Advanced Fetal Imaging

Detailed Fetal Ultrasound:

A detailed or “targeted” fetal ultrasound (US) scan sometimes also called a level III ultrasound, is interpreted by a highly trained fetal medicine specialist or radiologist who is familiar with fetal anomalies, growth and placental problems. The initial scan will usually be performed by a specially trained member of our team, either a fetal medicine nurse or sonographer. During this examination, the fetal organs, placenta, amniotic fluid volume and cervix are examined in great detail. A detailed fetal ultrasound, especially in later pregnancy, typically also involves the use of Doppler ultrasound, which allows us to visualize blood flow in the fetus. The whole exam usually lasts 30-60 minutes. Advanced fetal ultrasounds are usually ordered for fetuses which are at high risk of, or have been diagnosed with a fetal abnormality.  An early ultrasound (usually in conjunction with a blood test) is offered to all women at 11-14 weeks as part of our prenatal screening program at Mount Sinai. Other fetal indications for ultrasound include a suspicion of any growth, placental or amniotic fluid problems, shortening of the cervix, certain multiple pregnancies (twins etc.) or a history of a problem in a previous pregnancy.  There are also a variety of maternal problems for which fetal ultrasounds will also be ordered, including diabetes, high blood pressure, heart, kidney problems or a pregnancy with an immune disorder. After the ultrasound exam, a fetal medicine specialist or radiologist will discuss the results with the parents before you leave and you will be given a copy of the report.

Detailed fetal ultrasounds are typically done in the second trimester of pregnancy (18-20 weeks), but state-of-the-art ultrasound machines now allow many fetal conditions to be diagnosed in the first trimester of pregnancy and sometimes an “early anatomy” scan will be requested. There are no known side effects of ultrasound or Doppler in pregnancy.

Detailed fetal ultrasounds are performed in both the FMU (Fetal Medicine Unit) and the CEOU (Centre of Excellence in Obstetric Ultrasound) at Mount Sinai hospital, which are located directly opposite one another on the 3rd floor of the OPG (“hydro”) building, 700 University Ave. Sometimes (especially for any ultrasound done outside normal working hours) you will be asked to come to another part of the FMU, which is located on the 7th floor of the hospital (room 712).  No special preparation is necessary and your bladder does not usually need to be full for ultrasound exams, except for some of those done in early pregnancy.

Fetal Echocardiography:

A fetal echocardiogram is a specialized ultrasound of the fetal heart. These ultrasounds are typically performed by paediatric cardiologists (doctors specialize in heart conditions in fetuses and children). During this examination, the fetal heart and large blood vessels are examined in great detail. Fetal echocardiography will typically also involve the use of Doppler ultrasound, which allows us to visualize blood flow in the fetus. The exam typically lasts for 45-60 minutes. After the exam, the paediatric cardiologist will discuss the results with the parent and give you a copy of their report. Fetal echocardiograms are done in fetuses which are at high risk for, or have been diagnosed with, a heart condition.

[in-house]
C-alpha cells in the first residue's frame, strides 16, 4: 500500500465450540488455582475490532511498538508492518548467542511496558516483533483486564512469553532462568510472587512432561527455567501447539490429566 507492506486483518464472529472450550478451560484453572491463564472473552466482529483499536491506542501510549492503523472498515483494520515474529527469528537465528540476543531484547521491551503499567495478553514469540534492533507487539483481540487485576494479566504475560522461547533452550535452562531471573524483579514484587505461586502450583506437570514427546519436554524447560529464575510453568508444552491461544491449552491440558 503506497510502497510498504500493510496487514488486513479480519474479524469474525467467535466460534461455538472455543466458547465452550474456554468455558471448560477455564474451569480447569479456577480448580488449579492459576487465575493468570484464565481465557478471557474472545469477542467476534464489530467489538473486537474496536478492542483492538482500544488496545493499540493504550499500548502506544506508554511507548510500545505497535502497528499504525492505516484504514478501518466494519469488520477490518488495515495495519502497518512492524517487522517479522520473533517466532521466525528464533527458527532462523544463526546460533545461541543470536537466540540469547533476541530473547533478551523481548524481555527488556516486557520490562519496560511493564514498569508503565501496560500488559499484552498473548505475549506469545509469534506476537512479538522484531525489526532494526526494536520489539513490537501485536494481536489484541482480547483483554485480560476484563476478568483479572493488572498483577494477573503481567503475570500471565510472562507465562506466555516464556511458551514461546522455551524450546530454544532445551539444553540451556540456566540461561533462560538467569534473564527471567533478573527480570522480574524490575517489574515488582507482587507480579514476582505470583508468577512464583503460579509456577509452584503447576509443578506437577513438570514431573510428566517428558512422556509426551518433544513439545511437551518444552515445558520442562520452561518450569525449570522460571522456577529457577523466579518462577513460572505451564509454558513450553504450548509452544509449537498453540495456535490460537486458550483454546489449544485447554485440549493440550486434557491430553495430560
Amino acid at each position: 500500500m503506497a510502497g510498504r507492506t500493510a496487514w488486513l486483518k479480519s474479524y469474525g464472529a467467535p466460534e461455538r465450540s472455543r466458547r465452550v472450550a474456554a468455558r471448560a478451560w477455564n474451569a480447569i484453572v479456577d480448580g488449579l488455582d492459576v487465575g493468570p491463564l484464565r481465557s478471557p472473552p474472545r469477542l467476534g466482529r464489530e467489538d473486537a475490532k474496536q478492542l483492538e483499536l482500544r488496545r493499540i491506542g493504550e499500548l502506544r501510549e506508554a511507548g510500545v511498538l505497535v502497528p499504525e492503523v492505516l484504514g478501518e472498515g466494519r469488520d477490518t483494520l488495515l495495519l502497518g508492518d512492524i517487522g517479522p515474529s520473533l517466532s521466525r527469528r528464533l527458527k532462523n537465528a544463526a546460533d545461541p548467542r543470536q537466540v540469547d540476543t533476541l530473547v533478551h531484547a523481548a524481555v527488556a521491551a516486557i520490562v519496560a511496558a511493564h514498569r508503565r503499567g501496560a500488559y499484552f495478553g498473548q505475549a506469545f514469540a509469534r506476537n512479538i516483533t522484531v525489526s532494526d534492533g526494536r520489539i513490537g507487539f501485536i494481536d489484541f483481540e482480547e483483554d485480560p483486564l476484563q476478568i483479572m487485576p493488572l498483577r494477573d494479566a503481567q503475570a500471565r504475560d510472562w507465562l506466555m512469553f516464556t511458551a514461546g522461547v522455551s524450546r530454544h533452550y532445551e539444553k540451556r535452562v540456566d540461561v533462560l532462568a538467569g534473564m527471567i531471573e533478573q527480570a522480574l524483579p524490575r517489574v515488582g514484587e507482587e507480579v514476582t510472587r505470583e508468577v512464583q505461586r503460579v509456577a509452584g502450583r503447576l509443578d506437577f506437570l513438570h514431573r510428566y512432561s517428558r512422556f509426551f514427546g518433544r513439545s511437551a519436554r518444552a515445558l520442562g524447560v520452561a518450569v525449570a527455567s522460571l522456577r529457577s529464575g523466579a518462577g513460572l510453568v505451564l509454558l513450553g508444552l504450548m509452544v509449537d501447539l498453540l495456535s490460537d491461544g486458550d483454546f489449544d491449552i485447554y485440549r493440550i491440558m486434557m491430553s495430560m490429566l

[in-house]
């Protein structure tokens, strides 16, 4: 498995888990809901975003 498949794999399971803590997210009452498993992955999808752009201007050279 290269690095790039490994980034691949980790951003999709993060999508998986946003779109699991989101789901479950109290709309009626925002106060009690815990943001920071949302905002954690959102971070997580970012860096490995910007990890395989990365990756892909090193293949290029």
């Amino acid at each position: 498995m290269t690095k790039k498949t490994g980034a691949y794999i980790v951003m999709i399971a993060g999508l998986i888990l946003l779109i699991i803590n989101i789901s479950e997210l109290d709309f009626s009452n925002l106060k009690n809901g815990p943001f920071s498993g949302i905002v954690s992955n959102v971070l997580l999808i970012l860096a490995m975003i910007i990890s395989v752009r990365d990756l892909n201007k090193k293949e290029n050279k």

There are no known side effects of echocardiography or Doppler ultrasound in pregnancy. Fetal echocardiography is on level 4B at Sick Kid’s hospital.  You will need to get another hospital card for Sick Kids, which can be done at the fetal echo lab.  No special preparation is necessary.  The fetal echo lab will contact you directly with your appointment time.

Magnetic Resonance Imaging (MRI):

Magnetic resonance imaging is a special scan in which magnetic fields are used to visualize the fetus. MRI does not involve the use of x-rays and has no known side effects  in pregnancy. MRI may sometimes yield better images of the fetus than ultrasound. It may therefore be suggested to help evaluate specific conditions such as fetal congenital diaphragmatic hernia, fetal brain abnormalities, abnormal placental development (placenta percreta) or some fetal cardiac problems. There is no proven benefit of MRI in other fetal conditions. Fetal MRI is not indicated in low-risk pregnancies.

During a fetal MRI scan, the mother will be lying flat on a bed which moves into the scanner tube while a special magnet rotates around in the tube so that images can be acquired. The MRI is quite noisy and so mothers are given a headset with earplugs. Image acquisition typically takes about 30-45 minutes. Mothers with severe claustrophobia may not tolerate an MRI scanner. If you are very anxious, we can offer a small oral dose of medicine (similar to “Valium”) to help you relax. The MRI images are interpreted by a specialized radiologist, which usually takes 1-2 days, unless urgent.

MRI scanners are available at Mount Sinai Hospital and the Hospital for Sick Children. No special preparation is necessary. Mothers are asked to sign a standard consent form before having an MRI.  The MRI department will contact you directly with your appointment time.

 

 

 

Special Pregnancy Program

Referrals »

Fetal Medicine: 416-586-4800 x 7756
Fax: 416-586-3216

Maternal Medicine: 416-586-4800 x 7000
Fax: 416-586-5109

Main clinic hours: Monday to Friday, 8am to 4pm

Prenatal Diagnosis & Medical Genetics

Referrals »

phone: 416-586-4800 x 4523
fax numbers:
416-586-4723 or 416-586-8384

Perinatal Mental Health

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Phone: 416-586-4800 x 8325
Fax: 416-586-8596